I’ll never in a million years guess how they picked me. I’m just an old, worn-out working stiff. Still, I had a deep grounding in Science Fiction. Maybe that did it.
They must have investigated me to a fare-thee well.
I couldn’t help but think how badly it all could have gone if I had turned into a foaming-at-the-mouth radical Muslim mullah. Now there’s a nightmare for you.
It was the strangest contract I’d ever heard of.
After a million-plus dollar makeover to insure that I’d have no physical problems fulfilling my end of the deal, I was to be paid five million bux a year tax free after the job was over in exchange for five years of my life.
All I was told that I was to be a teacher to a highly unusual student.
After getting my joints worked over in the body shop and a regimen of full blood replacements I wore a nylon canvas vest stuffed with sensors, antenna and batteries 24x7 unless I was showering.
I’m Henry. I’m the most ordinary guy you’ll ever ignore on the street. My job was to teach Hector. Who was Hector? Make that WHAT was Hector. He assumed a male persona within the first two months of his existence. Hector was an Artificial Intelligence. The world’s first A.I.
I talked to him via an imbedded throat mike. He talked to me via an embedded pair of speakers drilled and glued into my mastoid bones (The lumps of skeletal tissue protecting the rear of the cochlear penetrations, where your ears get through the skull). After a couple years Hector designed a better, more “intimate” interface that allowed him to flash-read my reactions, see through my eyes and augment my memory. It was like having a superior fully-indexed Wikipedia built into my head. Bloody amazing.
At first I had to learn an odd pidgin language that Hector could understand. During the first few weeks our dialog was painfully stilted and exacting. Looking for common world views which were defined by easily agreed on defined symbol libraries we started with mathematics. From there I introduced a tiny bit of chemistry (the definition of a mole, mass, degrees of temperature, definition of a second, the whole MKS suite... ) and the common constants used in electrical circuits. Then widened our common understanding to include Newtonian physics. The day Hector spoke to me in an understandable sentence that didn’t sound like Yoda on recreational chemicals I celebrated.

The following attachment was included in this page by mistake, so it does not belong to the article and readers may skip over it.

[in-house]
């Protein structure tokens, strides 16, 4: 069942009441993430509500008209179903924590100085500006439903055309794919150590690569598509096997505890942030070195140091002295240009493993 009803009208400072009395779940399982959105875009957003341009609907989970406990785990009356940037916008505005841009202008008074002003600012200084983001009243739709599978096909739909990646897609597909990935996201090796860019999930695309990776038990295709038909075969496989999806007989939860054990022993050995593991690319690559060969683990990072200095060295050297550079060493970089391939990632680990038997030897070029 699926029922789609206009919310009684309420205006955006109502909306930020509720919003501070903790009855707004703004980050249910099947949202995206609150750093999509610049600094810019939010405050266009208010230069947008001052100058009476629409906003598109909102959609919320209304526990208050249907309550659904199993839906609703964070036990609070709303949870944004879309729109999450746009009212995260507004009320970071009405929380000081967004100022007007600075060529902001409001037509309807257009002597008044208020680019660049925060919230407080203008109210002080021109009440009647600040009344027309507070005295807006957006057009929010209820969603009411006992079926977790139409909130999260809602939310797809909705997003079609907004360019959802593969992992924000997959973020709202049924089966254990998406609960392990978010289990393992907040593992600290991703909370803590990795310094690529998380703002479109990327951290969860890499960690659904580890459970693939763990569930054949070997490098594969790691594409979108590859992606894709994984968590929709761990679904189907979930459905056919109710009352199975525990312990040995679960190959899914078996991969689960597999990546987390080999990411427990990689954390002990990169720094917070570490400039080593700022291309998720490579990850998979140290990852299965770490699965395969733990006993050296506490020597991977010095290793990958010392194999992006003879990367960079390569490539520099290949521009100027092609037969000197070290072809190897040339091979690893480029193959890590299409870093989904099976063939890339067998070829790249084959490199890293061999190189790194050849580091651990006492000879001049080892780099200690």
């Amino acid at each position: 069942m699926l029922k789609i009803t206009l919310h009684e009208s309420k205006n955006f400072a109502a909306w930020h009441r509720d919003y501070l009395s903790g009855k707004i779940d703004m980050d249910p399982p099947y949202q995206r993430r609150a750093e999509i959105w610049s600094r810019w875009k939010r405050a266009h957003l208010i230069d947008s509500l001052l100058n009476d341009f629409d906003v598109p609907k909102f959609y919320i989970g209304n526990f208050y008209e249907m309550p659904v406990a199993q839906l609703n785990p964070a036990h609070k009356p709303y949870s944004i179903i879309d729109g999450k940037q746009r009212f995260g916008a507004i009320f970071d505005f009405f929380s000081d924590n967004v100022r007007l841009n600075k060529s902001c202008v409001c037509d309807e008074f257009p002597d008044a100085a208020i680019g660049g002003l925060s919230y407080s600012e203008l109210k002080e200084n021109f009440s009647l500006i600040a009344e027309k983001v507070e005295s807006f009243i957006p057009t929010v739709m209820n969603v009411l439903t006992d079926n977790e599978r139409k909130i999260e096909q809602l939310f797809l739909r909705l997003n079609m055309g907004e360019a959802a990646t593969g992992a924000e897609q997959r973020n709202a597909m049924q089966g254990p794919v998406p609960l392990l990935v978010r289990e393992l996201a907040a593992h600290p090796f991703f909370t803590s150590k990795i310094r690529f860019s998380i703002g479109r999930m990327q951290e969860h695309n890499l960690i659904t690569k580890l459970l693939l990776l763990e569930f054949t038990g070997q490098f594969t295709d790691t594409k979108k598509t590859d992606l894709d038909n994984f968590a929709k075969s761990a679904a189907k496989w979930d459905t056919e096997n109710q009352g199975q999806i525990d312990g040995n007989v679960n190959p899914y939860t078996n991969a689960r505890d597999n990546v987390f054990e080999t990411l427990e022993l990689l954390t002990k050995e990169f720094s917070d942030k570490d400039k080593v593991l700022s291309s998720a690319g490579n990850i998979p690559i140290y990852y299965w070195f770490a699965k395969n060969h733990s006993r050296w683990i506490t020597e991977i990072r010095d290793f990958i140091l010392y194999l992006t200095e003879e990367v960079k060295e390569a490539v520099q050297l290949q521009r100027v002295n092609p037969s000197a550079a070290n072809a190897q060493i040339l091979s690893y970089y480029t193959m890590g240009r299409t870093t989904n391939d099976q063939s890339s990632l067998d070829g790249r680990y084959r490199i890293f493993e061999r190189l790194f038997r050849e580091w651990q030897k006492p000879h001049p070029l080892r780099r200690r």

From that point he picked up on word definitions quickly enough when I pointed him at a Websters Complete English Dictionary. He bogged down at first from information overload until I re-pointed him at a grade-school version of Webster’s, then a high-school version, then a thesaurus. After that he began digesting encyclopedias and his questions grew more difficult to understand, much less to answer.
I have to say, inflicting the English language with all of its irregularities on a poor ignorant A.I. was an exercise in cruelty. The irregular spellings, the counter-intuitive cases, homonyms and prepositions--Gaah. Still, with the aid of a New Secretary’s Guide a lot of the arbitrary definitions were defined and no longer caused problems. Slang and regional usage threw him off the deep end for the longest time.